Unlike other restaurants, the House doesn’t tally its bills on a computer. Instead, the waitress memorizes the price of each dish and then totals all the numbers herself, without the aid of technology. And let me tell you, figuring the tax is a bitch. Waffle House Tip #1: If the other waitresses’ numerical skills are anything like mine, your bill is wrong. Euclid I am not.

God only knows how I did on the math part, but I couldn’t wait to redeem myself by ripping through the verbal section. It turned out to consist of just one question, however, which — like a “one hand clapping” Zen koan — seemed more designed to lock up one’s brain than to allow a ready answer. (Reading test: “… established the Waffle House tradition of serving ‘Good Food Fast’ in a warm, friendly environment.” Question: “Waffle House has a tradition of serving 1)_______, 2)_______, 3)_______.” Sure, “good food fast” is the logical way to fill those three blanks — but what about the “warm, friendly environment”?) I was tempted to write “Ask Marilyn,” the woman with the world’s highest recorded IQ (who has chosen to devote her superhuman intelligence to a syndicated newspaper column that solves brain teasers submitted by bored Nebraska housewives).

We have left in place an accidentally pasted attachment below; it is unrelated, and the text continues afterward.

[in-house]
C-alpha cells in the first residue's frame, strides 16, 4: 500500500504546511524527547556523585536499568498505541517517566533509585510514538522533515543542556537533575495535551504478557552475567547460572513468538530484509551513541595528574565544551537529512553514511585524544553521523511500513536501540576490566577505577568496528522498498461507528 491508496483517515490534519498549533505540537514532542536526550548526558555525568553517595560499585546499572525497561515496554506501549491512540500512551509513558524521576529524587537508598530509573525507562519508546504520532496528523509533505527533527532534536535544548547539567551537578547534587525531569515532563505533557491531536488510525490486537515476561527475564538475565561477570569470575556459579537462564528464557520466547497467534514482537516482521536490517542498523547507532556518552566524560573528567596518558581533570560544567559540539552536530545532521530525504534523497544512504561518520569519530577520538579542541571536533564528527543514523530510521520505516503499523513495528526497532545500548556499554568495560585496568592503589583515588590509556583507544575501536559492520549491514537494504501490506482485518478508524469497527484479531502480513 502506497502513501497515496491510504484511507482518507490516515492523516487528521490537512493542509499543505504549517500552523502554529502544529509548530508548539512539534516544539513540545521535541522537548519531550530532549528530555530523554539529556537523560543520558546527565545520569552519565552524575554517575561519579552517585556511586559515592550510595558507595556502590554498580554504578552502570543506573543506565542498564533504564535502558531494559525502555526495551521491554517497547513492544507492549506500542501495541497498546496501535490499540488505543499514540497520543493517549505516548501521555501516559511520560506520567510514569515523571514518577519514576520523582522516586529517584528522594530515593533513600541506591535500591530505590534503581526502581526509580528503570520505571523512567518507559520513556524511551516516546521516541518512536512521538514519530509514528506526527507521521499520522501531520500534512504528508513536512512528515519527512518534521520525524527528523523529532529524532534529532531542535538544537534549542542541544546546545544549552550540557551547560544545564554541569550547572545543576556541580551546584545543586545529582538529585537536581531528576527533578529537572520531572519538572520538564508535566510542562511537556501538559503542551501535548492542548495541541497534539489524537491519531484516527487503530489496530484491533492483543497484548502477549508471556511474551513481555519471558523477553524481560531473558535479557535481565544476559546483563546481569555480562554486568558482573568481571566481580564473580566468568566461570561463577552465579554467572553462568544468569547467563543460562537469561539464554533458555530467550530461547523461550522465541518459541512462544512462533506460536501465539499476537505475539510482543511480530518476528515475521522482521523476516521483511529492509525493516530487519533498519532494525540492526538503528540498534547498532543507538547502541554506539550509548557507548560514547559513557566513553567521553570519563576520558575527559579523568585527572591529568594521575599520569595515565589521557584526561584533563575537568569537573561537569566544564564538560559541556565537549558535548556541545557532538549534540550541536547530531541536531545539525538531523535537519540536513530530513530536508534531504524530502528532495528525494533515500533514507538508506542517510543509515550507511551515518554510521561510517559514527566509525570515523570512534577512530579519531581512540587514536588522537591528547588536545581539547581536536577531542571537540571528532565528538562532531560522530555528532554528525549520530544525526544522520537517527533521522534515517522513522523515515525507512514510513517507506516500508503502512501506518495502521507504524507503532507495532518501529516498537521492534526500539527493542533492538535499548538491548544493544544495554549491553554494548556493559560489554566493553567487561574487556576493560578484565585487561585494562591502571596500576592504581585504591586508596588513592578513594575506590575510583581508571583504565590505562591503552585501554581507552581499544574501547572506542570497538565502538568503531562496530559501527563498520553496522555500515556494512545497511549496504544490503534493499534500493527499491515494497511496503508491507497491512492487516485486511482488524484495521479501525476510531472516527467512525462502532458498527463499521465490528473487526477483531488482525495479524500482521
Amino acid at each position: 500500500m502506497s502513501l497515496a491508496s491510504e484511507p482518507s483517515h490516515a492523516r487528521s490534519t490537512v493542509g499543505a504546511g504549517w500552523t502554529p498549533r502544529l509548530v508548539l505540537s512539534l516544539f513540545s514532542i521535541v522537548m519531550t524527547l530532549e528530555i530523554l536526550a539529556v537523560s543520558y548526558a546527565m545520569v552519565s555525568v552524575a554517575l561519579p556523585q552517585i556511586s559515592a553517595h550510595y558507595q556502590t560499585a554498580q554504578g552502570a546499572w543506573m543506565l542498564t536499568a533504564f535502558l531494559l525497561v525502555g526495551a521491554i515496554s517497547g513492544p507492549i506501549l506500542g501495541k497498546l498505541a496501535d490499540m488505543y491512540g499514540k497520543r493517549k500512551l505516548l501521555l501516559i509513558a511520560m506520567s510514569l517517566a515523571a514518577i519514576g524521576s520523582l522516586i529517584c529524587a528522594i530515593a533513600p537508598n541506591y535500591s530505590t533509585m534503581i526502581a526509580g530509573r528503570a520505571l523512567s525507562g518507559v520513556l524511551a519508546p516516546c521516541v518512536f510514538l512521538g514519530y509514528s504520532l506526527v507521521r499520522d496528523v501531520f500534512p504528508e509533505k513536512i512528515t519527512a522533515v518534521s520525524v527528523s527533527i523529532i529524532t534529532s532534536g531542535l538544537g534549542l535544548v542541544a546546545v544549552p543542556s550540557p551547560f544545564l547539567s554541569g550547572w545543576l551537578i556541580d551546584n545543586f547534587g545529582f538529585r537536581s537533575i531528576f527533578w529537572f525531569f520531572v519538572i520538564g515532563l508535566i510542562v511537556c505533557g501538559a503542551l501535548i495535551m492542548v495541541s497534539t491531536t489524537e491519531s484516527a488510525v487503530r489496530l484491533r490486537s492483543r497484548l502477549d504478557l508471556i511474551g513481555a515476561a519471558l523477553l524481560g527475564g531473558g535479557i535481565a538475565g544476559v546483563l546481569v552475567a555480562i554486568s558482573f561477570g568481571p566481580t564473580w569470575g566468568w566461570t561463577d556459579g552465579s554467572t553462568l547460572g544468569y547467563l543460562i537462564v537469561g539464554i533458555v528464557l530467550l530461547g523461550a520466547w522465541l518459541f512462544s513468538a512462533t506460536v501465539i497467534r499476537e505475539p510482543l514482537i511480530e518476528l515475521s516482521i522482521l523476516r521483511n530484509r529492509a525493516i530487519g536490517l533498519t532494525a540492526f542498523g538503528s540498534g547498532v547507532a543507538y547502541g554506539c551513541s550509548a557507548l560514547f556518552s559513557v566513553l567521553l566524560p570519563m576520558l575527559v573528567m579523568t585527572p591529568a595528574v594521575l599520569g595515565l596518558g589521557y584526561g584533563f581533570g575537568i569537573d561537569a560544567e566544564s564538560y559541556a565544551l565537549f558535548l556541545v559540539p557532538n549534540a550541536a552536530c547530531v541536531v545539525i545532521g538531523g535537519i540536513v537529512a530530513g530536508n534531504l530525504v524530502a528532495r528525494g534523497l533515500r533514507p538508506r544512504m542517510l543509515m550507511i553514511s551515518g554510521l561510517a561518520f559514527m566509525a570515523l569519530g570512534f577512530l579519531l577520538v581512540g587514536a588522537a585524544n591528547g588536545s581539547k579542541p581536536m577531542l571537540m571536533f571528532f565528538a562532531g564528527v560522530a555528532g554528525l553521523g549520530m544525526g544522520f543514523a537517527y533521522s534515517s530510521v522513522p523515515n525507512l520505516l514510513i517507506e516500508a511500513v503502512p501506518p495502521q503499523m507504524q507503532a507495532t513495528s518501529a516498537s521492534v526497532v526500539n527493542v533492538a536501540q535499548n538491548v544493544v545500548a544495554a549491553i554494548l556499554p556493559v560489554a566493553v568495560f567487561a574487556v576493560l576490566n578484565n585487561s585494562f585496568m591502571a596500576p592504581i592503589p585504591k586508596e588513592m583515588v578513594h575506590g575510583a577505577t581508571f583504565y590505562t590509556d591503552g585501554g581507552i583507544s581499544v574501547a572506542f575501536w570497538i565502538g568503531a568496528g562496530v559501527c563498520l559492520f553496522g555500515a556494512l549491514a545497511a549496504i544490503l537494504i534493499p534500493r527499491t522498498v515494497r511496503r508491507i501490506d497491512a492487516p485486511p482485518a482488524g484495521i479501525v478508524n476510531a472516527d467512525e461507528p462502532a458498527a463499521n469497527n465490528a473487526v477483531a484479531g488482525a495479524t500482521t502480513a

But somehow, despite probably flunking the Waffle House application like an 8 a.m. Spanish class, I was actually offered employment — as a cook. That’s how it is at the Waffle House: The men cook, and the women serve. But I craved the daily cash, the lively interactions with the customers (not to mention my dislike of splattering pig ooze), so I requested to train as a waiter. Now, as the only male waiter at the Smokey Park Highway House, I like to compare my experience with those of Shannon Faulkner and Jackie Robinson (the cooks quickly began calling me “Wilma”).

Before my training could officially begin, I had to sign a sheet promising to work Christmas Eve and Christmas, the two busiest days of the year. As each fresh napkin boldly reiterates, the House is “open 365 days a year, including Thanksgiving, Christmas and New Year’s.” When you factor in that the House is open 24 hours a day, you realize that they’re never, ever closed. Let’s see the Japanese try and top that!